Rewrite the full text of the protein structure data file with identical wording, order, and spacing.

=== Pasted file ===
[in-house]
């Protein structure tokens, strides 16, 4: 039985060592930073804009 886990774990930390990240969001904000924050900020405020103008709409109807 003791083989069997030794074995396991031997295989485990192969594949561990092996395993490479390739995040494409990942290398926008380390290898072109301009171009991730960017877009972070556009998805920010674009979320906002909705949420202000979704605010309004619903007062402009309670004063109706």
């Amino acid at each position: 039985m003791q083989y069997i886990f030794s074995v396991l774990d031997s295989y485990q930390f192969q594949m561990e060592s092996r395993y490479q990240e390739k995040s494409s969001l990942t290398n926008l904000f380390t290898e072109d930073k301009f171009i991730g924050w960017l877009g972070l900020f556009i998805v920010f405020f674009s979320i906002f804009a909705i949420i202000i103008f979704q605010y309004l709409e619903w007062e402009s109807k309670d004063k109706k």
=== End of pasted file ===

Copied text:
[in-house]
């Protein structure tokens, strides 16, 4: 039985060592930073804009 886990774990930390990240969001904000924050900020405020103008709409109807 003791083989069997030794074995396991031997295989485990192969594949561990092996395993490479390739995040494409990942290398926008380390290898072109301009171009991730960017877009972070556009998805920010674009979320906002909705949420202000979704605010309004619903007062402009309670004063109706």
């Amino acid at each position: 039985m003791q083989y069997i886990f030794s074995v396991l774990d031997s295989y485990q930390f192969q594949m561990e060592s092996r395993y490479q990240e390739k995040s494409s969001l990942t290398n926008l904000f380390t290898e072109d930073k301009f171009i991730g924050w960017l877009g972070l900020f556009i998805v920010f405020f674009s979320i906002f804009a909705i949420i202000i103008f979704q605010y309004l709409e619903w007062e402009s109807k309670d004063k109706k």